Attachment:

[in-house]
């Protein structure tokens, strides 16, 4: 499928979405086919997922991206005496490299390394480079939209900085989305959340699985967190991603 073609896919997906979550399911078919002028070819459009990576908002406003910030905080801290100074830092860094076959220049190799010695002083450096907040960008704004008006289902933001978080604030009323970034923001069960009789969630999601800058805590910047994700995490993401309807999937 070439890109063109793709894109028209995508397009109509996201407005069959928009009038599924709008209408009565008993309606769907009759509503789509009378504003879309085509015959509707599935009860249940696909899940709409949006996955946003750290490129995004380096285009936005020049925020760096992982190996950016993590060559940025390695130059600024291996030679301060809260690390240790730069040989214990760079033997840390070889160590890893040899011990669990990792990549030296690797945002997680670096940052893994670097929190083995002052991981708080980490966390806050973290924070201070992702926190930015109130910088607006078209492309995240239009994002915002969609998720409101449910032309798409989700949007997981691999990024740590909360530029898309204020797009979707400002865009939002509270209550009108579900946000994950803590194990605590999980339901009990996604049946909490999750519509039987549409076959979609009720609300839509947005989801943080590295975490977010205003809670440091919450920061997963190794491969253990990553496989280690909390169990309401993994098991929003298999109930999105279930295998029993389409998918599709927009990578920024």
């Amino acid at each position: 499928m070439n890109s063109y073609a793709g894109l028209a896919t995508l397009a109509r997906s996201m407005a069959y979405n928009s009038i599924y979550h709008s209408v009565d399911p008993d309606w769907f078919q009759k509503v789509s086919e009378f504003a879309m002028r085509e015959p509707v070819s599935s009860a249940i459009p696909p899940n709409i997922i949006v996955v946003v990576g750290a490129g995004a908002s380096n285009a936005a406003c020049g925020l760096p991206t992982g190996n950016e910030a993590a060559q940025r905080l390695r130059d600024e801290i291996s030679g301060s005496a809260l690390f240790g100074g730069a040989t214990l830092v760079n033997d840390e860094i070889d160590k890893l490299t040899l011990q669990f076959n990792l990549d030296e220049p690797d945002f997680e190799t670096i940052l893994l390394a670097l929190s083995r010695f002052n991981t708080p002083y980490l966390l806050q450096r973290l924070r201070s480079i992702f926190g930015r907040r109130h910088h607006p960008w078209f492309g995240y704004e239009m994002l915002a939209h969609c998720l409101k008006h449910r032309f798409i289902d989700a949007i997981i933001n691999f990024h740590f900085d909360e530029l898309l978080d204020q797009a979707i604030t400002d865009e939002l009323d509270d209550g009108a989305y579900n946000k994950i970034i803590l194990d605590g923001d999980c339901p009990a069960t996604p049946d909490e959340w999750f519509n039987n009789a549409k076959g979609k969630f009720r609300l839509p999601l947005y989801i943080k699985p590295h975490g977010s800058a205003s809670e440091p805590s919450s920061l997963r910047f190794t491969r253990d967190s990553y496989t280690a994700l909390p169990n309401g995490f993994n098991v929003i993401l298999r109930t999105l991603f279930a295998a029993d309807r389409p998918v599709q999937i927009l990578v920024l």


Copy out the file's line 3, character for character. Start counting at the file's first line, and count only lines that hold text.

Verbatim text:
């Amino acid at each position: 499928m070439n890109s063109y073609a793709g894109l028209a896919t995508l397009a109509r997906s996201m407005a069959y979405n928009s009038i599924y979550h709008s209408v009565d399911p008993d309606w769907f078919q009759k509503v789509s086919e009378f504003a879309m002028r085509e015959p509707v070819s599935s009860a249940i459009p696909p899940n709409i997922i949006v996955v946003v990576g750290a490129g995004a908002s380096n285009a936005a406003c020049g925020l760096p991206t992982g190996n950016e910030a993590a060559q940025r905080l390695r130059d600024e801290i291996s030679g301060s005496a809260l690390f240790g100074g730069a040989t214990l830092v760079n033997d840390e860094i070889d160590k890893l490299t040899l011990q669990f076959n990792l990549d030296e220049p690797d945002f997680e190799t670096i940052l893994l390394a670097l929190s083995r010695f002052n991981t708080p002083y980490l966390l806050q450096r973290l924070r201070s480079i992702f926190g930015r907040r109130h910088h607006p960008w078209f492309g995240y704004e239009m994002l915002a939209h969609c998720l409101k008006h449910r032309f798409i289902d989700a949007i997981i933001n691999f990024h740590f900085d909360e530029l898309l978080d204020q797009a979707i604030t400002d865009e939002l009323d509270d209550g009108a989305y579900n946000k994950i970034i803590l194990d605590g923001d999980c339901p009990a069960t996604p049946d909490e959340w999750f519509n039987n009789a549409k076959g979609k969630f009720r609300l839509p999601l947005y989801i943080k699985p590295h975490g977010s800058a205003s809670e440091p805590s919450s920061l997963r910047f190794t491969r253990d967190s990553y496989t280690a994700l909390p169990n309401g995490f993994n098991v929003i993401l298999r109930t999105l991603f279930a295998a029993d309807r389409p998918v599709q999937i927009l990578v920024l």